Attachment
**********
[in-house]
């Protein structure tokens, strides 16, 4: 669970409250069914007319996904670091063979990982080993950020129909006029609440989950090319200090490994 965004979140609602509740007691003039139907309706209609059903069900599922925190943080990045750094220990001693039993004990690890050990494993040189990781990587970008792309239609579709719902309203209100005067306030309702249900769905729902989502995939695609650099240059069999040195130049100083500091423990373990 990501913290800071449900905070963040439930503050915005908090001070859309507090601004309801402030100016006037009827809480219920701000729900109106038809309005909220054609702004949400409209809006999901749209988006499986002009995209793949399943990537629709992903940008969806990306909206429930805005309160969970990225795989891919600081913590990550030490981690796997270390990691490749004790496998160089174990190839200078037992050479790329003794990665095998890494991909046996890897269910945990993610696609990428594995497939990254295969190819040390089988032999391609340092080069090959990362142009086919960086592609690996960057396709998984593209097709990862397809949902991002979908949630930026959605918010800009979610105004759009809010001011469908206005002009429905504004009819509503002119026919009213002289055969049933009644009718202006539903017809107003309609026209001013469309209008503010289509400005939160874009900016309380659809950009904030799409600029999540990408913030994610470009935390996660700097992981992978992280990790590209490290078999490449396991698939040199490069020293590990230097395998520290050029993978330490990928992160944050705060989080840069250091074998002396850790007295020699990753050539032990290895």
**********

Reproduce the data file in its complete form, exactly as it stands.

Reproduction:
[in-house]
């Protein structure tokens, strides 16, 4: 669970409250069914007319996904670091063979990982080993950020129909006029609440989950090319200090490994 965004979140609602509740007691003039139907309706209609059903069900599922925190943080990045750094220990001693039993004990690890050990494993040189990781990587970008792309239609579709719902309203209100005067306030309702249900769905729902989502995939695609650099240059069999040195130049100083500091423990373990 990501913290800071449900905070963040439930503050915005908090001070859309507090601004309801402030100016006037009827809480219920701000729900109106038809309005909220054609702004949400409209809006999901749209988006499986002009995209793949399943990537629709992903940008969806990306909206429930805005309160969970990225795989891919600081913590990550030490981690796997270390990691490749004790496998160089174990190839200078037992050479790329003794990665095998890494991909046996890897269910945990993610696609990428594995497939990254295969190819040390089988032999391609340092080069090959990362142009086919960086592609690996960057396709998984593209097709990862397809949902991002979908949630930026959605918010800009979610105004759009809010001011469908206005002009429905504004009819509503002119026919009213002289055969049933009644009718202006539903017809107003309609026209001013469309209008503010289509400005939160874009900016309380659809950009904030799409600029999540990408913030994610470009935390996660700097992981992978992280990790590209490290078999490449396991698939040199490069020293590990230097395998520290050029993978330490990928992160944050705060989080840069250091074998002396850790007295020699990753050539032990290895």